Solving the Emergency: Improving Ambulance Response Times through Strategic Planning
February 1, 2023 • Reading time 4 minutes
After what seemed to be a potential recovery of ambulance response times in November 2022, the latest data release from NHS Digital shows that response times have taken a significant downturn, hitting the highest on record.
Since 2020 there has been a large increase in mean response times across all incident categories. C2 incidents (serious conditions that are not immediately life threatening, such a strokes and chest pain) have suffered the most with mean response times reaching 93 minutes in December 2022, 5 times higher than 18 minutes pledge time. Waiting this long for transport to care will have drastic impacts on a patient’s outcome, not just for life threatening issues, but also for urgent conditions needing acute care, such as C3 incidents that have seen their pledge time exceeded by 455%.
When breaking down these figures into regions in England, significant differences emerge, with C1 calls in the South West waiting an average of 13.2 minutes, 32% higher than North West and the Midlands’ average response time of 10 minutes. Despite diverting 68% of calls out of 999 (compared to 19% in November 2022) and allocating an extra 9,000 ambulances (a 45% increase) to attend C1 calls, only 2/3 of them arrived on site, meaning the other third was stuck elsewhere.
Ambulances mean response times by region, December 2022
What is behind this huge disparity across regions?
Calls to ambulances have seen a significant increase since the start of 2021, growing by 20% nationally. And although the total number of calls resulting in an ambulance being dispatched (an “incident”) have decreased, the proportion of incidents attributed to C1 calls has grown to 18% (from 9% in 2019) the total number of C1 incidents has increased significantly, up by 23% compared to last year (Dec 2021), and the number of C1 incidents has seen a sharp rise. This is particularly significant in the South West, where C1 incidents have nearly doubled since 2021, suggesting that patients are becoming sicker, not just more willing to pick up the phone.
The situation in the South West should not be seen in isolation, but rather as a premonition of what might be coming for other regions if resources are not planned adequately. The remoteness of locations in the South West should not be the main culprit in the rising ambulance times – pre-pandemic they were performing in line with other regions -, but rather evidence of the strain that population health factors place on acute and community services, and the need to plan accordingly.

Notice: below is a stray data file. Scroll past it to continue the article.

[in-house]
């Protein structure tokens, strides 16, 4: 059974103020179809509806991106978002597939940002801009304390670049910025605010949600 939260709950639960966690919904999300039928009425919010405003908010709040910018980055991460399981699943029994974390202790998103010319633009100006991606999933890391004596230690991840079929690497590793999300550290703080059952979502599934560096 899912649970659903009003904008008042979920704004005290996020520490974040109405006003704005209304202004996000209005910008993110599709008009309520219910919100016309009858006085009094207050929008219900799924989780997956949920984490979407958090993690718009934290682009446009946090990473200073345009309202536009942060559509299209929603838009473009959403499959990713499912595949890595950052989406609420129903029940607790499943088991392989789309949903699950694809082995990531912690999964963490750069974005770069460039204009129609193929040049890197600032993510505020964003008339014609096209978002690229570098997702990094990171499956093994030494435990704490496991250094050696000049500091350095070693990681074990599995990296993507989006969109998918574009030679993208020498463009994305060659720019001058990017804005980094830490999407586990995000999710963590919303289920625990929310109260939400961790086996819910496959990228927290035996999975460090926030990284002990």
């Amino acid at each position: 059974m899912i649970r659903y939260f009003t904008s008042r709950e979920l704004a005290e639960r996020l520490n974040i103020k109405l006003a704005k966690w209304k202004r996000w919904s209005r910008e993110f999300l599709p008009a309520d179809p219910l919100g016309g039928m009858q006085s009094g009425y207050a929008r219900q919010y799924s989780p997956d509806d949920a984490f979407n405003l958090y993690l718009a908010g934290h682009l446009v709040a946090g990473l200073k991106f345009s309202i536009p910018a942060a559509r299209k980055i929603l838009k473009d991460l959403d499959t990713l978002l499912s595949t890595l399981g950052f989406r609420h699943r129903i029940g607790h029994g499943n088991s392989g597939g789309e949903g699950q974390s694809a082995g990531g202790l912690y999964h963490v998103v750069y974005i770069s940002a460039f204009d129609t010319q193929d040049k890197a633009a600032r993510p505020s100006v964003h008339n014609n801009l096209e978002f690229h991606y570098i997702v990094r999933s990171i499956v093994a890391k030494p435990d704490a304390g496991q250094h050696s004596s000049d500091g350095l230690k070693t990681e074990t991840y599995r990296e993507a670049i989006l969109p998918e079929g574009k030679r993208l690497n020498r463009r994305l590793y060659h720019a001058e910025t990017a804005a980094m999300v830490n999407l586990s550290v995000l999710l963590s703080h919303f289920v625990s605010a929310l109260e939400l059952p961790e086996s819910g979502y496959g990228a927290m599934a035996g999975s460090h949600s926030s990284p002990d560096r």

On the one hand, the population of the South West is amongst the oldest in England, which naturally leads to higher levels of demand across the entire health as well as the social care spectrum. Our recent work with NHSE/I on demand for secondary care shows that significant planning is required to deal with the demand associated with ageing.
Issues with capacity and bed utilisation are on the other side: 6 out of 8 ICBs in the South West have average G&A bed occupancy of above 92% (the recommended maximum), well above the national average of 88%. Last week, 20% of their entire G&A bed capacity was taken up by patients who are medically fit for discharge.
Being unable to shift patients out of hospital results in A&E departments too busy to take handovers from ambulances. In December, the average time lost to ambulances due to delays in handover more than doubled – in fact, time lost due to delays in handover was the equivalent of 40% of the total time spent dealing with incidents.
C2 ambulance response times and G&A bed occupancy, England
A new NHSE delivery plan for recovering urgent and emergency care sets specific funding to both increasing capacity of beds, ambulances and same-day emergency care services (£1bn), speed up discharge (£1.6bn), with further mentions for growing workforce, expanding community services and tackling unwarranted variation that did not receive specific funding mentions.
This is a step in the right direction, though it will now be up to ICBs, once the funding has been streamlined, to figure out how this can be used most effectively. Too narrow a focus risks creating bottlenecks downstream, rather than solving the issue, and solutions will need to both address patient flow while targeting the whole pathway, spanning from community care to addressing workforce.
At Edge Health we are experts in using forensic data analysis to target new capacity to solve the flow problem, not just move it. In our experience, full-spectrum capacity planning is what enables effective use and distribution of resources, and we have supported trust-wide planning and reconfigurations that have enabled trusts to recover the 4-hour A&E target. To find out how we can help you, get in touch.